In the realm of Dharma, it is the place to perform Acaras (customs, ceremonies, rituals, celebrations) like Namakarana (naming ceremony), aksharabhyasa (initiation ceremony where a child learns to write alphabets), vivaha (wedding), and so on. These ceremonies are part of the individual discharging his/her Dharmic duties. In the realm of the community, the Devalaya is the place for conducting mass marriages, Utsavas, Jatras, Annadanam, and other such celebrations. Indeed, not too long ago, the Devalaya was also the place where justice was dispensed as seen even today in Dharmasthala in Karnataka.
On the plane of the Adhidaivika (divine, spiritual), we can consider the Deity of Vastushastra, Lord Viswakarma. His nine sons including Malakara, Darukara, Kuvindaka, Kumbhakara, Sutradharaand others represent the respective professions of garland-maker, carpenter, weaver, potter, and sculptor. These apart, we also have the farmer, chef, runner (or messenger), singer, artisan and accountant among others. In other words, we do not fail to notice in these instances, how these professions are sanctified by making them the descendants of a particular Deity. Every profession had its rightful place and every professional could make a living through honest labour. Needless, from this, it is equally clear how all of these professions make up an entire economic system spawned and supported solely by a temple.
It is precisely this that we observe in every temple town across Bharatavarsha: Kashi, Mathura, Kanchi, Chidambaram, Tirumala-Tirupati, Madurai, Palani, Pandarapura, Badirnath, and Puri. We can also consider a tangential facet here: any Daana (donation, endowment, gift) given to a temple became what’s known as Devasva (from which the word “Devaswom” is derived) or the property of the Deity over which nobody (including the donor and the king) had the right. This in a way illustrates how well-thought-out the system of checks and balances that were implemented. Dr. S Srikanta Sastri explains[iv] the various facets of the Devalaya Ecosystem quite picturesquely in a passage that merits quoting at length:
…temples occupied a prominent place from the perspective of education, fine arts, [reflected the] economic condition [of the kingdom] and social service.
Thus, people had a firm belief and faith in the pious act of donating to temples. [Donors included] everybody from the monarch to the most ordinary citizen…temples were governed and maintained by a duly elected board. They distributed money, food grain, and seeds to farmers from the Deity’s Treasury…[temples] were also engaged in moneylending…temples conducted various celebrations like Pakshotsava [fortnightly utsavas], Maasotsava [monthly utsavas], Brahmotsava, and oversaw the distribution of the harvest derived from temple lands.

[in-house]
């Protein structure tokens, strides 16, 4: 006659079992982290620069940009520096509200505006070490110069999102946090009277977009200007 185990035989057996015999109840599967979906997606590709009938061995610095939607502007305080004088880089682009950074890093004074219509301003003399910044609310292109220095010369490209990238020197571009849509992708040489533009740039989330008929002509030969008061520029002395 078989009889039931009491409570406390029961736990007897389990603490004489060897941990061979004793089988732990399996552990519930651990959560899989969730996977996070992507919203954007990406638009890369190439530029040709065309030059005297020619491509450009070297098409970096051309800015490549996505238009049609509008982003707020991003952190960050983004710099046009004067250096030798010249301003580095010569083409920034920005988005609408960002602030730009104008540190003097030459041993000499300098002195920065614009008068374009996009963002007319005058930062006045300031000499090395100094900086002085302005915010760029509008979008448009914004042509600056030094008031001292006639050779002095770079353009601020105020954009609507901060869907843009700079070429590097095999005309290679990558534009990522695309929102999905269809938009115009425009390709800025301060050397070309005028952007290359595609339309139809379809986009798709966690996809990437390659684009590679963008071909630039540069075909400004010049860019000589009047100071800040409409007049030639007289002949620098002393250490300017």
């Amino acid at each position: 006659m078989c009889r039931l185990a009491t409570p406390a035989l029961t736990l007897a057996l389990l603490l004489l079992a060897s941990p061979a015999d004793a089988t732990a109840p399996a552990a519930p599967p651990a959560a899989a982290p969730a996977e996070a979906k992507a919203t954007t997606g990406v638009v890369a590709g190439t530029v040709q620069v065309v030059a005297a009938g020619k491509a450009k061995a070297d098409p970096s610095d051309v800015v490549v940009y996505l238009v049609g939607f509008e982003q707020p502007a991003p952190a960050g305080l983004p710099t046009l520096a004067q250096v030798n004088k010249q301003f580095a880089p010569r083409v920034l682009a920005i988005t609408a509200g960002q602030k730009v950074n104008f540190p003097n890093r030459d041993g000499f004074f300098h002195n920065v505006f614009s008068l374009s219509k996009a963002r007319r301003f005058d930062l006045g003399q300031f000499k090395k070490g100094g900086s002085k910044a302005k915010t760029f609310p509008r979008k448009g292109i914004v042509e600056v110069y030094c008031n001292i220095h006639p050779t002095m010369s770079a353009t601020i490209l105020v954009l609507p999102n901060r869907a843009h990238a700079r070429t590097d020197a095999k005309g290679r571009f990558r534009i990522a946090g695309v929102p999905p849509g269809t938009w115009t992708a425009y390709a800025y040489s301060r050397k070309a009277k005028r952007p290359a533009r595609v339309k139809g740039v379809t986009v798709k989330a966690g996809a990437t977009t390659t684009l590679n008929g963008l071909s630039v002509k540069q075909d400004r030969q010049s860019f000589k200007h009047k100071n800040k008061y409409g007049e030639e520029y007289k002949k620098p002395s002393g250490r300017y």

Theatre and dance halls organized dramas during Utsava days in both Sanskrit and Desha Bhashas. Music and dance recitals offered as Seva for the Deity immensely enriched art forms like classical music, Bharatanatyam, and Vastushilpa [sculpture art]. Moral and spiritual discourses by learned scholars, Yatis, and such other eminences were drawn from the Vedic and Puranic lore thereby instilling and reinforcing Dharma among the pilgrims and others who visited the temple.
There were also lecture halls for imparting higher education in Veda, Vedanga, Medicine and other subjects by teachers and scholars employed by the temple. Students were given free scholarship and boarding and lodging…
Massive temples were secure like fortresses and contained an abundance of food grain, water and other supplies and provided shelter to refugees during wartime…Because Hindu kings regarded temples as sacred spaces, they deferred harming or despoiling them even slightly even if this caution meant certain defeat in war….
Temples in island nations like Java, Bali, Sumatra, Burma and Cambodia were built following the ideals, ideals and physical plan of various Indian temples.
As with most facets of our culture and society, temples also show a remarkable sense of unbroken continuity and cultural unity in that they are still a living memory. The majestic Somanatha Devalaya that was rebuilt in 1951 is a superb testimony to this inherited knowledge-heritage, traditions, and rituals which were preserved intact even after hundreds of years of repeated destruction and alien rule of Bharatavarsha. Similarly, many of the ancient temple towns that have also survived brutal shocks but still continue to thrive also echo the same.
Art forms such as Natyamelas, Harikata, Yakshagana, Kudiyattam, and Kathakali are the direct offshoots of this same, sprawling Devalaya Ecosystem. For centuries, these art forms became the immensely popular and excellent vehicles for transmitting a towering, beautiful, and sublime culture. One can refer to Rallapalli Anantakrishna Sarma’s evocative and vividly descriptive essays to glean valuable details and insights about the contribution of the Devalaya Ecosystems especially during the Vijayanagara Era.
[i] Devalayatattva: Pg 166: Shatavadhani Dr. R Ganesh
[ii] Bharateeya Samskruti: Pg 171: Dr. S Srikanta Sastri
[iii] Other excellent works include Prof S K Ramachandra Rao’s Indian Temple Traditions, Stella Kramrisch’s The Hindu Temple (in two volumes),and Ananda K Coomaraswamy’s writings on Indian art and sculpture.
[iv] Ibid: PP 171–72